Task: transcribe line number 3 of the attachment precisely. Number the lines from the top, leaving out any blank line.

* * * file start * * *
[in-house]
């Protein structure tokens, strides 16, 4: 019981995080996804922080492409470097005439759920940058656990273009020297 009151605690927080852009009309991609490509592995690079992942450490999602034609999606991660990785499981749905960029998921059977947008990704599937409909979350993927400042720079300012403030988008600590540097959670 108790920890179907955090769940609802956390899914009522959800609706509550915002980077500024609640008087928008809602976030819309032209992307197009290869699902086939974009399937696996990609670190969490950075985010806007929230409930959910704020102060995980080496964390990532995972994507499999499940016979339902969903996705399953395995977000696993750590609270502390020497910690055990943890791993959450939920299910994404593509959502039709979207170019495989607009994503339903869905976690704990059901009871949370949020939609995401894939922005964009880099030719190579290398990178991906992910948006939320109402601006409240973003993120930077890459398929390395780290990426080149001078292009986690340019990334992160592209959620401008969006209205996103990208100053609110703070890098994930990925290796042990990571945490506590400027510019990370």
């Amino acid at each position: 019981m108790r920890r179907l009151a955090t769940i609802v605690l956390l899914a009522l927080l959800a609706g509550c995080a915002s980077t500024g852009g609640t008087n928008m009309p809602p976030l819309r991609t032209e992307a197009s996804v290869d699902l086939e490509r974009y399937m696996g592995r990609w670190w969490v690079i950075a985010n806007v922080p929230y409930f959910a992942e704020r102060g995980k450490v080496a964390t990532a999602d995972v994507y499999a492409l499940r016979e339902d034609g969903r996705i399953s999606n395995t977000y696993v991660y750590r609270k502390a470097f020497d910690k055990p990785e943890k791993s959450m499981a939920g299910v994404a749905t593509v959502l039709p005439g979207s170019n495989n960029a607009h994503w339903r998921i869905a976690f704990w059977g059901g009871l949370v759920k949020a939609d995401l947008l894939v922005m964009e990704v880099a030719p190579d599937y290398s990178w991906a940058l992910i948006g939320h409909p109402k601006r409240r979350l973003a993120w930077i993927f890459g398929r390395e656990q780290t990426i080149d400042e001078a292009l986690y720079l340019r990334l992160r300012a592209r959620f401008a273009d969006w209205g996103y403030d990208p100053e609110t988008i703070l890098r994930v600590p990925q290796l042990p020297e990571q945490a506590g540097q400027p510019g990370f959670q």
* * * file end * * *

């Amino acid at each position: 019981m108790r920890r179907l009151a955090t769940i609802v605690l956390l899914a009522l927080l959800a609706g509550c995080a915002s980077t500024g852009g609640t008087n928008m009309p809602p976030l819309r991609t032209e992307a197009s996804v290869d699902l086939e490509r974009y399937m696996g592995r990609w670190w969490v690079i950075a985010n806007v922080p929230y409930f959910a992942e704020r102060g995980k450490v080496a964390t990532a999602d995972v994507y499999a492409l499940r016979e339902d034609g969903r996705i399953s999606n395995t977000y696993v991660y750590r609270k502390a470097f020497d910690k055990p990785e943890k791993s959450m499981a939920g299910v994404a749905t593509v959502l039709p005439g979207s170019n495989n960029a607009h994503w339903r998921i869905a976690f704990w059977g059901g009871l949370v759920k949020a939609d995401l947008l894939v922005m964009e990704v880099a030719p190579d599937y290398s990178w991906a940058l992910i948006g939320h409909p109402k601006r409240r979350l973003a993120w930077i993927f890459g398929r390395e656990q780290t990426i080149d400042e001078a292009l986690y720079l340019r990334l992160r300012a592209r959620f401008a273009d969006w209205g996103y403030d990208p100053e609110t988008i703070l890098r994930v600590p990925q290796l042990p020297e990571q945490a506590g540097q400027p510019g990370f959670q």